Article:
Plaintiffs object to defendant Lichtsinn's instruction No. 4 which is as follows:

"The rule requiring the plaintiffs to prove their case, by a preponderance or greater weight of the evidence, is a substantial rule of law binding upon the plaintiffs in this case, and you have no right, as jurors, to disregard such rule of law. It is your duty, as jurors, to enforce such rule of law in this case the same as each and every rule of law that the court gives to you in these instructions."

Our Supreme Court had occasion to pass on a similar instruction in the case of Chicago Union Traction Co. v. Mee, 218 Ill. 9. In that case the lower court refused to give on behalf of the appellant's instructions numbered 8 and 9, instruction No. 8 being as follows:

"The court instructs the jury that the burden of proof is not upon the defendants to show that they are not guilty of the specific negligence charged in the declaration, or in some count thereof, but the burden is upon the plaintiff to prove that the defendants are guilty, and also to prove that he himself was in the exercise of ordinary care for his own safety, and this rule as to the burden of proof is binding in law, and must govern the jury in deciding this case. The jury have no right to disregard said rule or to adopt any other in lieu thereof, but in considering the evidence and coming to a verdict, the jury should adhere strictly to said rule."

The Supreme Court held that it was error for the court to refuse to give said instructions 8 and 9, and reversed the judgments of the Appellate and Superior Courts.

Plaintiffs object to defendant Lichtsinn's instruction No. 10, which reads as follows:

"You are instructed that the driver of an automobile is under no greater obligation to look out for and protect a pedestrian in a street at a place other than a crossing, than a pedestrian is under an obligation to look out for and protect himself. It is the duty of the pedestrian under such circumstances to keep on the lookout for automobiles approaching upon the proper and lawful side of the street and to exercise ordinary care to avoid any automobile or vehicle approaching."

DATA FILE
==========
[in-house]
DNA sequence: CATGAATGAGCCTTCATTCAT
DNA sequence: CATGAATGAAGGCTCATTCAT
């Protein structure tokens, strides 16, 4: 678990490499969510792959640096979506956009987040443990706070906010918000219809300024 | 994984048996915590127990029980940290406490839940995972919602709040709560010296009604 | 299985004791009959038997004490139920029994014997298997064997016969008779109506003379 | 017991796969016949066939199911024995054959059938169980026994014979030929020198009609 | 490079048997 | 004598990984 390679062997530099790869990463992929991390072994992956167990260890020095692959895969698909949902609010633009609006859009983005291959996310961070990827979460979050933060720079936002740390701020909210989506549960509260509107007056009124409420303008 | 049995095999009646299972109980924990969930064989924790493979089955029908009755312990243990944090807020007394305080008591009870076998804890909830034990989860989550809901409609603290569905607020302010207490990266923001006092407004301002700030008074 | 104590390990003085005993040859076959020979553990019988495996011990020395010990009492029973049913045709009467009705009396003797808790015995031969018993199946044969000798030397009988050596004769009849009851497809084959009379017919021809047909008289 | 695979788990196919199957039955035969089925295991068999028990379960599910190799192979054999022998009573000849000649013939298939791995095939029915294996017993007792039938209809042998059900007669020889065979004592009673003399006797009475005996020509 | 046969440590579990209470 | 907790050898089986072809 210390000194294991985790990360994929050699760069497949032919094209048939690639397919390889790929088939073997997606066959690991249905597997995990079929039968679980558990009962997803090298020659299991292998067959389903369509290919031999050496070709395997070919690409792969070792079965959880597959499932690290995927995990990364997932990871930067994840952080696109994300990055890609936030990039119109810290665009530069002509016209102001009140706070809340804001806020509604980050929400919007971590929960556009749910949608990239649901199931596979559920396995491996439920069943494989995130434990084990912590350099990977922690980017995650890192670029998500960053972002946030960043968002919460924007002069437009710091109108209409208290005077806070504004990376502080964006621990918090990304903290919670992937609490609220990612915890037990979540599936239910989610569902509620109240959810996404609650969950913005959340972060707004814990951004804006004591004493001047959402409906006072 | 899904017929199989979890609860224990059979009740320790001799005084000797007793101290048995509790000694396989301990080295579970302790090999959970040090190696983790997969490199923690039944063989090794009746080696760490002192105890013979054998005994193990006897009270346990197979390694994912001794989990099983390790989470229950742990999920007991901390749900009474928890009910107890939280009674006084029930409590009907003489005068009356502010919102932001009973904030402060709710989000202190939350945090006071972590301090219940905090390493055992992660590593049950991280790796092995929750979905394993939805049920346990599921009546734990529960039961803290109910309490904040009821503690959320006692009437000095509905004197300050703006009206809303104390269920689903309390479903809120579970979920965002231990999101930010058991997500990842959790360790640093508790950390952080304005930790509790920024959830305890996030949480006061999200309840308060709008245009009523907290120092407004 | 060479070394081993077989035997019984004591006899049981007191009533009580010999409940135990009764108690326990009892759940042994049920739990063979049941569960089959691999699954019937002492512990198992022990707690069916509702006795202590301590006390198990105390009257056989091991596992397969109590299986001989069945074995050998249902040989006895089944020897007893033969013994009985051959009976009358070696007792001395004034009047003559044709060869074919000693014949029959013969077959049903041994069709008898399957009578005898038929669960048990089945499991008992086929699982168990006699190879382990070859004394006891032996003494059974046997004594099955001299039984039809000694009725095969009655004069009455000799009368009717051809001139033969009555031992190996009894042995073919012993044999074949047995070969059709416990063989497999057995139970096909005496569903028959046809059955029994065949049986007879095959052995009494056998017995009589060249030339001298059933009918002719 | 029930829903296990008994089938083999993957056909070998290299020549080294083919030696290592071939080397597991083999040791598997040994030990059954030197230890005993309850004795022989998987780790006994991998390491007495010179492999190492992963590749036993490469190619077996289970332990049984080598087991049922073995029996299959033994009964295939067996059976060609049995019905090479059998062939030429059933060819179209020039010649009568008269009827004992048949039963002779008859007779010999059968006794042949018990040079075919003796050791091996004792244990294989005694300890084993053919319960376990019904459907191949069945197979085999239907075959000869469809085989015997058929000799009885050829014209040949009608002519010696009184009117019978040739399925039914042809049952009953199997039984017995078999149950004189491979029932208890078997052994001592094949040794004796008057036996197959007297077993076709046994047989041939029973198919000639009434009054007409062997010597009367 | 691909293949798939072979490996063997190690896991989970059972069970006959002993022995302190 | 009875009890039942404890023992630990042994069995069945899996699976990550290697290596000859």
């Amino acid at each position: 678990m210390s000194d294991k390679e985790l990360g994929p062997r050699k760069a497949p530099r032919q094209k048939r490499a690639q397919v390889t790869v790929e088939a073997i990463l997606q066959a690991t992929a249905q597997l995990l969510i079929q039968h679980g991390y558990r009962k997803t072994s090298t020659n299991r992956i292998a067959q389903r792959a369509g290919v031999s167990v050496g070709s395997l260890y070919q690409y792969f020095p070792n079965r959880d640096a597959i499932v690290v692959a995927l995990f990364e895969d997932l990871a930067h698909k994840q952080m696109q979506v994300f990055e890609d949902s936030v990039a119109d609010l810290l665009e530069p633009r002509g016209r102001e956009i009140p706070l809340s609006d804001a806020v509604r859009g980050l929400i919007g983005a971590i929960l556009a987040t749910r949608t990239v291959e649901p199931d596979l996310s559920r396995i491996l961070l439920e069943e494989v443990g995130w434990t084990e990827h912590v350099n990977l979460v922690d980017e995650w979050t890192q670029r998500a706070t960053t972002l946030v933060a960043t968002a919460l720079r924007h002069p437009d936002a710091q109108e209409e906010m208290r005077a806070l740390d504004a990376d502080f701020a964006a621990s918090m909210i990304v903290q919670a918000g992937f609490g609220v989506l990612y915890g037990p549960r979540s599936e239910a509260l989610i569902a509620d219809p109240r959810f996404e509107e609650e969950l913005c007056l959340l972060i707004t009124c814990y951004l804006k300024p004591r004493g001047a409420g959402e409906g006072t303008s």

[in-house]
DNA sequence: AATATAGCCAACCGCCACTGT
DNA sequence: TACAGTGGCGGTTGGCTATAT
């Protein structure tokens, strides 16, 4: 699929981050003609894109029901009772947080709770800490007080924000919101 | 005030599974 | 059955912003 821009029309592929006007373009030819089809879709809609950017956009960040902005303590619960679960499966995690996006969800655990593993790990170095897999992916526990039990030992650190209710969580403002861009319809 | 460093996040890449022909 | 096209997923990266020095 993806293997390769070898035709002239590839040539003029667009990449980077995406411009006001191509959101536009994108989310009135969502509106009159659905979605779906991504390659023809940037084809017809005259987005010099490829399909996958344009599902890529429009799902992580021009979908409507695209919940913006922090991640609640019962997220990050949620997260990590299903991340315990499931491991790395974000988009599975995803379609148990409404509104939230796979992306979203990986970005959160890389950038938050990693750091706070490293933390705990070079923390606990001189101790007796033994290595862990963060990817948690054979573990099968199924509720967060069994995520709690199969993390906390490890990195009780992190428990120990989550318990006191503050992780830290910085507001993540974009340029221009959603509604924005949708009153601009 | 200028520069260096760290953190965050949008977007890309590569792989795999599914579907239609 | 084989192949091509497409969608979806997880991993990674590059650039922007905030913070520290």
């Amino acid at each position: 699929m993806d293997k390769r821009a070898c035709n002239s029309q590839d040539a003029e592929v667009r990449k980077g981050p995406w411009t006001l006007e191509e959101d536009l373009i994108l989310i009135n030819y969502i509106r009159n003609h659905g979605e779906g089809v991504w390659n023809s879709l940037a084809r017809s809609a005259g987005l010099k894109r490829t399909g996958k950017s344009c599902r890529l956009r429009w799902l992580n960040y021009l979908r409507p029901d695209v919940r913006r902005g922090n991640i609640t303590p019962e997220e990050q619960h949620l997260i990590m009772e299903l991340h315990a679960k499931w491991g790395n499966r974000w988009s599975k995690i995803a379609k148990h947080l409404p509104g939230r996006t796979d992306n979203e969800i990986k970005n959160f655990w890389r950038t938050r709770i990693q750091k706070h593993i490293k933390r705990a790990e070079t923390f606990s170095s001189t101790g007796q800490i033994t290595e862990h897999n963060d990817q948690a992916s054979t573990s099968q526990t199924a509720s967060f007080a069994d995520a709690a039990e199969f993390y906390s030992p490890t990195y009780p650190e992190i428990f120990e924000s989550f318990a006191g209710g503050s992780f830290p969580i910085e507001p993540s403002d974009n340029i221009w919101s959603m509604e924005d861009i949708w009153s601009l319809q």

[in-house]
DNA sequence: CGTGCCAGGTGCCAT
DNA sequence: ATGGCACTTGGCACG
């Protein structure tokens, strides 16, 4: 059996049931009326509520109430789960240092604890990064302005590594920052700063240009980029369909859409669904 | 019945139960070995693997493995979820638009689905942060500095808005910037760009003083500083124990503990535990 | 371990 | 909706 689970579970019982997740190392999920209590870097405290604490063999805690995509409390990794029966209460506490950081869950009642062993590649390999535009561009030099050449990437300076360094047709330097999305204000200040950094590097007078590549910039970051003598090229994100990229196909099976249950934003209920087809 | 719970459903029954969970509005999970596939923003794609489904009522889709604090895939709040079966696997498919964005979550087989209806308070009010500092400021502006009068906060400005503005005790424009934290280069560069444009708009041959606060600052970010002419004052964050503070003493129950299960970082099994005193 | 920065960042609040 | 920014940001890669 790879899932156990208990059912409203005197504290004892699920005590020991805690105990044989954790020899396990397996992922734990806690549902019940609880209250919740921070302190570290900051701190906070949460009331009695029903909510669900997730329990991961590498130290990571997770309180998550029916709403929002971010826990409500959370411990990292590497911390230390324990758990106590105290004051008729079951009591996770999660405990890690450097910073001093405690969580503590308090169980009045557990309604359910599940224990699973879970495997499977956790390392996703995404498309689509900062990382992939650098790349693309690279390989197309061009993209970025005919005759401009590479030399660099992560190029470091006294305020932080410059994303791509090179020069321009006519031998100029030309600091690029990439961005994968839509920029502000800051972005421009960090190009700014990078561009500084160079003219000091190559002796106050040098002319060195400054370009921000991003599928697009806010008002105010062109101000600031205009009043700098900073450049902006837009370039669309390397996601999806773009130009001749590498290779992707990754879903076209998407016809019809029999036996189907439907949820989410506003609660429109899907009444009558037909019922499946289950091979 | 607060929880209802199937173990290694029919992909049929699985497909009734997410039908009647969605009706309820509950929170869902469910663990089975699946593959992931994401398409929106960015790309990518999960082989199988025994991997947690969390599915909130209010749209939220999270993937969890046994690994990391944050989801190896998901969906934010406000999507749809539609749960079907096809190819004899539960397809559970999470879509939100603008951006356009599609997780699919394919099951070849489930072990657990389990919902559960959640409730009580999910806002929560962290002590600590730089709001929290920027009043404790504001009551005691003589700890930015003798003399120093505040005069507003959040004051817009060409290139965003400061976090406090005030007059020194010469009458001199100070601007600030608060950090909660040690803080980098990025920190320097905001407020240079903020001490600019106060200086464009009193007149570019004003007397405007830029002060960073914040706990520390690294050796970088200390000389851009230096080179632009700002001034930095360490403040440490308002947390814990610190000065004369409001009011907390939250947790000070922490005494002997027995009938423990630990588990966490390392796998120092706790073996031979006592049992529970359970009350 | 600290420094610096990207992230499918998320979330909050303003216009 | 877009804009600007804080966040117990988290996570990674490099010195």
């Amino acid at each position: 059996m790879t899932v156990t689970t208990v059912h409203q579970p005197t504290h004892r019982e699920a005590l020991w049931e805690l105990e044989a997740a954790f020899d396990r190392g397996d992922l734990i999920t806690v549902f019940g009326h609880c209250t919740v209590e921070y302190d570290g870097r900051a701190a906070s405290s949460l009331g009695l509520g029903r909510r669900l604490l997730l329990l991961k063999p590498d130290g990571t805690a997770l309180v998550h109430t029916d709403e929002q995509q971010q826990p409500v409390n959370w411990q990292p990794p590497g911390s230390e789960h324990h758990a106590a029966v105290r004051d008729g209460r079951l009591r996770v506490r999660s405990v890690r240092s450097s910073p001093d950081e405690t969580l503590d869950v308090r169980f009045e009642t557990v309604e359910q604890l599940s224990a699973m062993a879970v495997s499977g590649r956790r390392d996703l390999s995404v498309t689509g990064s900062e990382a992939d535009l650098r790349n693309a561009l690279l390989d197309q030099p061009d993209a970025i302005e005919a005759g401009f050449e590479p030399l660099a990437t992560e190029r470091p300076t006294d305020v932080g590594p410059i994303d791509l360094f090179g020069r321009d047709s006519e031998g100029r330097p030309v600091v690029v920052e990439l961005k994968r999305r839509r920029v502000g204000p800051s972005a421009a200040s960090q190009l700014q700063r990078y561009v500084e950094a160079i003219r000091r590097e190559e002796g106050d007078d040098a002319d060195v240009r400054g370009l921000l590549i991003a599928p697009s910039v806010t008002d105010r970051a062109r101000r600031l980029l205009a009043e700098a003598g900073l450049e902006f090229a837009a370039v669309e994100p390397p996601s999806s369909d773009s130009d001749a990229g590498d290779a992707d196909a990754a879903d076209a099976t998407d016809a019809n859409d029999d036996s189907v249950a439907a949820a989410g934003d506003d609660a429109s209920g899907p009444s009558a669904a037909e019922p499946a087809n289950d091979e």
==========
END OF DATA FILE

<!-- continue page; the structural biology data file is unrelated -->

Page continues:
The above instruction is specifically limited to a place other than a crossing and requires the pedestrian crossing at such a point to exercise ordinary care to avoid any automobile. Chapter 95 1/2, Section 172, Ill. Rev. Stat., 1953, provides that every pedestrian crossing a roadway at any point other than within a marked crosswalk or within an unmarked crosswalk at an intersection shall yield the right-of-way to all vehicles upon the roadway. We see no error in the giving of this instruction.

Plaintiffs object to defendant Lichtsinn's instruction No. 11 which is as follows:

"If you find from a preponderance of the evidence that the defendant, Le Noel Lichtsinn, at and prior to the accident in question, acted as a reasonable and prudent person would have done and acted under the circumstances and did nothing and omitted nothing which a reasonable and prudent person would have done or omitted under like circumstances, then the defendant, Le Noel Lichtsinn, is not guilty of negligence and you should find the defendant, Le Noel Lichtsinn, not guilty."

In this connection plaintiffs' instructions with respect to the conduct of the plaintiffs' intestates should be noted. Plaintiffs' instruction No. 1 contains the language "at such time and immediately before"; No. 10, "at the time of and prior to"; No. 11, "at and before the time of the occurrence"; Nos. 12 and 22, "then and there and prior thereto"; and No. 21, "at and before the happening." Plaintiffs' said instruction No. 12 instructed the jury that if it believed from a preponderance of the evidence, under the instructions of the court, that the plaintiffs had proved that the defendant, Le Noel Lichtsinn, was guilty of negligence in one or more of the particulars as alleged in their complaint, and as defined in these instructions, and that such negligence, if any, proximately caused or proximately contributed to cause the injuries and deaths complained of in this cause, and that the decedents were then and there and prior thereto in the exercise of ordinary care for their own safety, then they should find the said Le Noel Lichtsinn guilty. Considering defendant Lichtsinn's instruction No. 11 with the instructions given on behalf of the plaintiffs, we cannot see how the rights of the plaintiffs were prejudiced in the giving of said instruction.

Plaintiffs object to the giving of defendant Lichtsinn's instruction No. 12 which is in the following words:

"If you believe from the evidence under the instructions of the court that the decedents, or either of them, by using his faculties with ordinary or reasonable care in looking out for danger could have avoided the accident on the occasion in question, and that said decedents, or either of them, negligently failed to do so and thereby proximately contributed to the accident, then the decedent so failing to exercise reasonable care cannot recover in this case on the charge of negligence against the defendant Lichtsinn."